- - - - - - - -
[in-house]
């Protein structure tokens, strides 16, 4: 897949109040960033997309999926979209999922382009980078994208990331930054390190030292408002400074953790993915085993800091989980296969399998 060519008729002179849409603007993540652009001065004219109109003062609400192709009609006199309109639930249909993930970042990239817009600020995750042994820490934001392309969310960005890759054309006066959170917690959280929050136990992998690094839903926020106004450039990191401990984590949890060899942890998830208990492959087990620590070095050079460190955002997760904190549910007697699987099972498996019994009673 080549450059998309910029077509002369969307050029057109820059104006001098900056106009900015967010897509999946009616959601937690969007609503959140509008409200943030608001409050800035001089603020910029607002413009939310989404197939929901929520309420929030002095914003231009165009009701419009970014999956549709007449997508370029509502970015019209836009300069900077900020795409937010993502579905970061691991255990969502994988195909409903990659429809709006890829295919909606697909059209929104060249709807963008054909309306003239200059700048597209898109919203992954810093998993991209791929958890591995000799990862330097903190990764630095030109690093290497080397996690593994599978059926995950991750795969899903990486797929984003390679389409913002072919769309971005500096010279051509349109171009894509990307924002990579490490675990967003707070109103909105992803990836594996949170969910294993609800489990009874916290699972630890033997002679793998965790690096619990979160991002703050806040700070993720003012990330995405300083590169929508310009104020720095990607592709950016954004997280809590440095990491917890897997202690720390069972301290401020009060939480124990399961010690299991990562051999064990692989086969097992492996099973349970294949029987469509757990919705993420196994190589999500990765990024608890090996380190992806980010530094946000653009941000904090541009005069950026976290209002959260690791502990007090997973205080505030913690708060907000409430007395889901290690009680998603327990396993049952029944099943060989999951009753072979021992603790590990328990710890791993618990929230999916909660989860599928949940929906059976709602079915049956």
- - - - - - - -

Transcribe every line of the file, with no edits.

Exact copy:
[in-house]
């Protein structure tokens, strides 16, 4: 897949109040960033997309999926979209999922382009980078994208990331930054390190030292408002400074953790993915085993800091989980296969399998 060519008729002179849409603007993540652009001065004219109109003062609400192709009609006199309109639930249909993930970042990239817009600020995750042994820490934001392309969310960005890759054309006066959170917690959280929050136990992998690094839903926020106004450039990191401990984590949890060899942890998830208990492959087990620590070095050079460190955002997760904190549910007697699987099972498996019994009673 080549450059998309910029077509002369969307050029057109820059104006001098900056106009900015967010897509999946009616959601937690969007609503959140509008409200943030608001409050800035001089603020910029607002413009939310989404197939929901929520309420929030002095914003231009165009009701419009970014999956549709007449997508370029509502970015019209836009300069900077900020795409937010993502579905970061691991255990969502994988195909409903990659429809709006890829295919909606697909059209929104060249709807963008054909309306003239200059700048597209898109919203992954810093998993991209791929958890591995000799990862330097903190990764630095030109690093290497080397996690593994599978059926995950991750795969899903990486797929984003390679389409913002072919769309971005500096010279051509349109171009894509990307924002990579490490675990967003707070109103909105992803990836594996949170969910294993609800489990009874916290699972630890033997002679793998965790690096619990979160991002703050806040700070993720003012990330995405300083590169929508310009104020720095990607592709950016954004997280809590440095990491917890897997202690720390069972301290401020009060939480124990399961010690299991990562051999064990692989086969097992492996099973349970294949029987469509757990919705993420196994190589999500990765990024608890090996380190992806980010530094946000653009941000904090541009005069950026976290209002959260690791502990007090997973205080505030913690708060907000409430007395889901290690009680998603327990396993049952029944099943060989999951009753072979021992603790590990328990710890791993618990929230999916909660989860599928949940929906059976709602079915049956």